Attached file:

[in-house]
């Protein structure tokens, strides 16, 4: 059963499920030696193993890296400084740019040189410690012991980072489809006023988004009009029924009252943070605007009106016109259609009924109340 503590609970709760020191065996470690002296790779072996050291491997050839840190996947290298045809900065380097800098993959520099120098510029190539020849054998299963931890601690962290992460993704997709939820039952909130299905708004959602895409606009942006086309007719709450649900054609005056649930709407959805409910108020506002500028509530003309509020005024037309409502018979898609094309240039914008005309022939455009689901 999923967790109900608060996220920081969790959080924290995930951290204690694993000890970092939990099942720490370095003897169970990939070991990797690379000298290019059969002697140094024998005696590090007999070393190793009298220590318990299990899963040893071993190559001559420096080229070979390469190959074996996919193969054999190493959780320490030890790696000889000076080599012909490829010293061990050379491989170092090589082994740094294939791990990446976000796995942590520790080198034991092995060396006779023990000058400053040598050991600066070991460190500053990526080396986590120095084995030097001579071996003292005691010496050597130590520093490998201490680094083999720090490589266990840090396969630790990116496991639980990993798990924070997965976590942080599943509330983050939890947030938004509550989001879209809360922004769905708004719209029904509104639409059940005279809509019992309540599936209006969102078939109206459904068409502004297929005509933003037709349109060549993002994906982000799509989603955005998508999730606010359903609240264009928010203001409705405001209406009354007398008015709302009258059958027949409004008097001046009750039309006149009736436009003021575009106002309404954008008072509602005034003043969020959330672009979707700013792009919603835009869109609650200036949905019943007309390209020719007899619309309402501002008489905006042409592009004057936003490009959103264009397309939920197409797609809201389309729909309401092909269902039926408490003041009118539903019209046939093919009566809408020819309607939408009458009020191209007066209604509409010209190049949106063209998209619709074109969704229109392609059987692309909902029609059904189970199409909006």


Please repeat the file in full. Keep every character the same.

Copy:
[in-house]
């Protein structure tokens, strides 16, 4: 059963499920030696193993890296400084740019040189410690012991980072489809006023988004009009029924009252943070605007009106016109259609009924109340 503590609970709760020191065996470690002296790779072996050291491997050839840190996947290298045809900065380097800098993959520099120098510029190539020849054998299963931890601690962290992460993704997709939820039952909130299905708004959602895409606009942006086309007719709450649900054609005056649930709407959805409910108020506002500028509530003309509020005024037309409502018979898609094309240039914008005309022939455009689901 999923967790109900608060996220920081969790959080924290995930951290204690694993000890970092939990099942720490370095003897169970990939070991990797690379000298290019059969002697140094024998005696590090007999070393190793009298220590318990299990899963040893071993190559001559420096080229070979390469190959074996996919193969054999190493959780320490030890790696000889000076080599012909490829010293061990050379491989170092090589082994740094294939791990990446976000796995942590520790080198034991092995060396006779023990000058400053040598050991600066070991460190500053990526080396986590120095084995030097001579071996003292005691010496050597130590520093490998201490680094083999720090490589266990840090396969630790990116496991639980990993798990924070997965976590942080599943509330983050939890947030938004509550989001879209809360922004769905708004719209029904509104639409059940005279809509019992309540599936209006969102078939109206459904068409502004297929005509933003037709349109060549993002994906982000799509989603955005998508999730606010359903609240264009928010203001409705405001209406009354007398008015709302009258059958027949409004008097001046009750039309006149009736436009003021575009106002309404954008008072509602005034003043969020959330672009979707700013792009919603835009869109609650200036949905019943007309390209020719007899619309309402501002008489905006042409592009004057936003490009959103264009397309939920197409797609809201389309729909309401092909269902039926408490003041009118539903019209046939093919009566809408020819309607939408009458009020191209007066209604509409010209190049949106063209998209619709074109969704229109392609059987692309909902029609059904189970199409909006």